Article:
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Fragmenting the Form

Figureworks February 2004

Barry Steely,
Barry Steely, "Man in Pink" (2003) alkyds on canvas.

Before going to Figureworks Gallery, I had the fortunate experience of seeing Rebecca Stenn perform at the Joyce. Her company put on a playful dance and onstage musicians provided the score. The best moments came towards the end when the musicians ceased observing the dance from behind their instruments and began to take part. Unexpected scenes followed: a cellist feigned the murder of a dancer with his cello; a slight female slung the tattooed bassist over her shoulders. A bowstring flew across the stage and the drummer continued on, unperturbed in the background. The audience was transfixed as musicians struggled amid dancers gyrating to frenzied rhythms. Musicians, music, and dance were one as onlookers forgot themselves in the expectation of what might happen next.

Viewers have no such opportunity at Figureworks, where the work in Fragmenting the Form, a group show that includes a figurative painter, a sculptor and a photographer, bludgeons the viewer with its themes of dramatized sexuality and emotion. In a space far too small to show twenty-three works by three different artists, the work clashes as it vies for attention.

The painter, Barry Steely, has the advantage of intense chroma in his portraits of men. Steely takes colorful liberties with the planes of his subjects’ faces, allowing their pink fleshy forms to suggest all sorts of things, most often orifices and phallus. In "Grey Matters," perhaps the best of these paintings, Steely exhibits more reserve and balances his enthusiastic exploration of the face’s forms with the simply rendered dinner jacket and wavy gray hair sported by his sitter. In the worst of the paintings, "Man in Pink," Steely loses all sense of decorum and crowns his pink suited subject in a garland of roses, also pink.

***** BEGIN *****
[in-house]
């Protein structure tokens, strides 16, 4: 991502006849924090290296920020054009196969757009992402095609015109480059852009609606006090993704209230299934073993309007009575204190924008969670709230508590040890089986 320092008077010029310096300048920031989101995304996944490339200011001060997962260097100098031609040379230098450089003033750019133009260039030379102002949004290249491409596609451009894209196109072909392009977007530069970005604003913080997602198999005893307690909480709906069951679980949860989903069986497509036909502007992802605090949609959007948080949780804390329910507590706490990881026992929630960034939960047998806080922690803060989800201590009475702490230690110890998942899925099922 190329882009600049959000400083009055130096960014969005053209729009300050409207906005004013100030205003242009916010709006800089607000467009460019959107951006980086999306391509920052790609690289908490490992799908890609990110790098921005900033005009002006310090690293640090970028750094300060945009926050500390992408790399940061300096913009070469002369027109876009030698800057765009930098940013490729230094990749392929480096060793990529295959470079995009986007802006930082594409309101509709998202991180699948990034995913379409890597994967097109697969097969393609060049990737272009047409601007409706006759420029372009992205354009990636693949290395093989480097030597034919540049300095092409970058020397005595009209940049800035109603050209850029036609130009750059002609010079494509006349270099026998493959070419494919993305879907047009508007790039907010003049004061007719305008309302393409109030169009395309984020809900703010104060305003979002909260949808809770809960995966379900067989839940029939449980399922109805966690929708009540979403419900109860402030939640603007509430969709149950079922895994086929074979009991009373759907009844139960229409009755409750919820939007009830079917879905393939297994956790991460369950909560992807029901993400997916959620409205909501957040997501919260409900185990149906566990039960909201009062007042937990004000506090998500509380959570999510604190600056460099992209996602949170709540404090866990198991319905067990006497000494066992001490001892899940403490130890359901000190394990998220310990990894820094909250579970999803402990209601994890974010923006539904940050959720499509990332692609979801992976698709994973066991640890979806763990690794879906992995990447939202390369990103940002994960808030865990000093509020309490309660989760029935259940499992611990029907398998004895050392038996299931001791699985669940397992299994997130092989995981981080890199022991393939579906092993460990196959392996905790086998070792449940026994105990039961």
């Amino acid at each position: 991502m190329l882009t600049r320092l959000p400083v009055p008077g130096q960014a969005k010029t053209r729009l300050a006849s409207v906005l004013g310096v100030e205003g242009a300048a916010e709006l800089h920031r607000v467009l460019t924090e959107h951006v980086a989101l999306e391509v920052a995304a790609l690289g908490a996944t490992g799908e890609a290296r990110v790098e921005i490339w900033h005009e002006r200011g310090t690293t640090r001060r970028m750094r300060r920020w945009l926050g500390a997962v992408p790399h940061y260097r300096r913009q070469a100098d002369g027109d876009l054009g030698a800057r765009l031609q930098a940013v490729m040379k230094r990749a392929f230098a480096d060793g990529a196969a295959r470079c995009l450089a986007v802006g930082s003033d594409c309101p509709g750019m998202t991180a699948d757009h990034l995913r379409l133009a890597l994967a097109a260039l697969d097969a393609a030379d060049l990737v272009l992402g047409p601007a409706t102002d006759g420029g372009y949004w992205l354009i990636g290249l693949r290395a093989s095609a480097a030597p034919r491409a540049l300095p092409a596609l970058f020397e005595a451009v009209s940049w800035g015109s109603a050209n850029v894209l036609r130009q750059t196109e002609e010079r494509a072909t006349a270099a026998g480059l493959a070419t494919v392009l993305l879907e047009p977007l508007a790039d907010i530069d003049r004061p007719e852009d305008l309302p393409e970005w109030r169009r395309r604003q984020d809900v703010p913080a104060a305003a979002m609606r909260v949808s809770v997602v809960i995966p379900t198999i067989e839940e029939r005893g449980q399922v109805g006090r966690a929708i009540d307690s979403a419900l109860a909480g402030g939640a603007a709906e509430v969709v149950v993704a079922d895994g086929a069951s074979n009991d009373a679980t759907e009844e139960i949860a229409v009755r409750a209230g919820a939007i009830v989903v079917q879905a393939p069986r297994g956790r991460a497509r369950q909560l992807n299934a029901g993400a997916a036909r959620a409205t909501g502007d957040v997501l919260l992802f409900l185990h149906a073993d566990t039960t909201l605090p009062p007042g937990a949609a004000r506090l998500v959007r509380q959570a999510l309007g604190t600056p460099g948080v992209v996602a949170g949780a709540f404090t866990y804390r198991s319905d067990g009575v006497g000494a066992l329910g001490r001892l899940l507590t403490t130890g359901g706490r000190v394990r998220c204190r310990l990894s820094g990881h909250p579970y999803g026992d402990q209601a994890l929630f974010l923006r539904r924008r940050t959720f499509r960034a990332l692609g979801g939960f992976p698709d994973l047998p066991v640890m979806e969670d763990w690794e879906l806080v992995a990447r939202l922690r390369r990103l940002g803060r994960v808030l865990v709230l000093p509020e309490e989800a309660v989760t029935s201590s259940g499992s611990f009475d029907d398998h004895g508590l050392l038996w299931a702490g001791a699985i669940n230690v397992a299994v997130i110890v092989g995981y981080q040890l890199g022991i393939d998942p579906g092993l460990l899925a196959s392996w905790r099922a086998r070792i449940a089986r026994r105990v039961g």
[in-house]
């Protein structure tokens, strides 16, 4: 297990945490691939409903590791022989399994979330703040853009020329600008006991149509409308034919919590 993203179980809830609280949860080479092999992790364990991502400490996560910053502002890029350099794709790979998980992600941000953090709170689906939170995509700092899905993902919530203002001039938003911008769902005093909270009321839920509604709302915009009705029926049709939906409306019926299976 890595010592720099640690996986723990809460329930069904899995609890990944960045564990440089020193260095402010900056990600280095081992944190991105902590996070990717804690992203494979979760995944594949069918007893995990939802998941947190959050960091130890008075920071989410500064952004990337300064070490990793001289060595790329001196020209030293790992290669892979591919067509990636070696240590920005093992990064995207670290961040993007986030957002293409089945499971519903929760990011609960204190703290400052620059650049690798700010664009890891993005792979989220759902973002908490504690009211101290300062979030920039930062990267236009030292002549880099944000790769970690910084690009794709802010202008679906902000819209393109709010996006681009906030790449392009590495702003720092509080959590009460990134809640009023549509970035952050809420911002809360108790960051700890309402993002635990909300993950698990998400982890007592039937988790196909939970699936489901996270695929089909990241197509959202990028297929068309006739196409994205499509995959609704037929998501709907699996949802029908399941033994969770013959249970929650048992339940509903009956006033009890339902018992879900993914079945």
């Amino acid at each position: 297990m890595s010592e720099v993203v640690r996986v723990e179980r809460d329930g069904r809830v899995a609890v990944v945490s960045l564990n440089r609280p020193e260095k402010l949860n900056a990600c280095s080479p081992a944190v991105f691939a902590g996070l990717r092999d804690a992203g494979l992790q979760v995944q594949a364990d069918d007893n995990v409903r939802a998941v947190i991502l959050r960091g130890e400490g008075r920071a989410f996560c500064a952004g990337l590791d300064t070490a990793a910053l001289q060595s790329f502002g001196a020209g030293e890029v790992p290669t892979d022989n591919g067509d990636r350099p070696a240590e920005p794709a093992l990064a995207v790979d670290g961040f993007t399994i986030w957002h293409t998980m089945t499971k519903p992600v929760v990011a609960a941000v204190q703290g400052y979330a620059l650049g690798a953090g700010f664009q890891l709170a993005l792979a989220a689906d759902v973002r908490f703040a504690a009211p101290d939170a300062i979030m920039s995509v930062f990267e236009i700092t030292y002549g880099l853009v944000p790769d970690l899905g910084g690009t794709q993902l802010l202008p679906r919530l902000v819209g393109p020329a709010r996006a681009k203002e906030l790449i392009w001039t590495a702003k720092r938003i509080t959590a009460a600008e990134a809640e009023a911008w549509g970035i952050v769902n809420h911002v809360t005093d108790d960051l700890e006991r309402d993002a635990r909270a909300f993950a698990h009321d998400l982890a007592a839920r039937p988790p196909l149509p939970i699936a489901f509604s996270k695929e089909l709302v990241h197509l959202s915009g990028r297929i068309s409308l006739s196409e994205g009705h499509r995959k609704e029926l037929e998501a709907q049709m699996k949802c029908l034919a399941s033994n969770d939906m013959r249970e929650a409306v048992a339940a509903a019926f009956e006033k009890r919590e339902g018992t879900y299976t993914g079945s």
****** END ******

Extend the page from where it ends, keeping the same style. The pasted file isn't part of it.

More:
The sculptor—Kasra Paydavousi—suffers from academicism, a state of mind that uses well-established technical and expressive tools as ideals to be single-mindedly pursued. As the titles "Ecstasy" and "Agony" suggest, his sculptures depict figures in over-dramatized positions of abandonment (chest and buttocks thrust out) and despair (knees and elbows hunched to the ground). The forms of the bodies are competently modeled, but never inventive.

It is the photographer’s sad fate to be hung in the foyer. There the viewer must lean over sofas and around pedestals to see the pictures of AJ Nadel, the most interesting work in the show. Evenly framed in hardwood and set behind glass, Nadel’s Polaroid emulsion transfers reveal scantily-clad female figures in what appear to be domestic environments. Nadel has found ways to scuff and blur his images, adding to a sense of nostalgic intimacy. The privacy of these women is not violated. They are somehow complicit in allowing the artist and the viewer to explore their worlds. The photographs have a documentary feel to them, despite the collage Nadel sometimes incorporates. This adds a touch of realism to Nadel’s work that is absent from the fanciful flights of Steely and Paydavousi.


The Brooklyn Rail

FEB 2004

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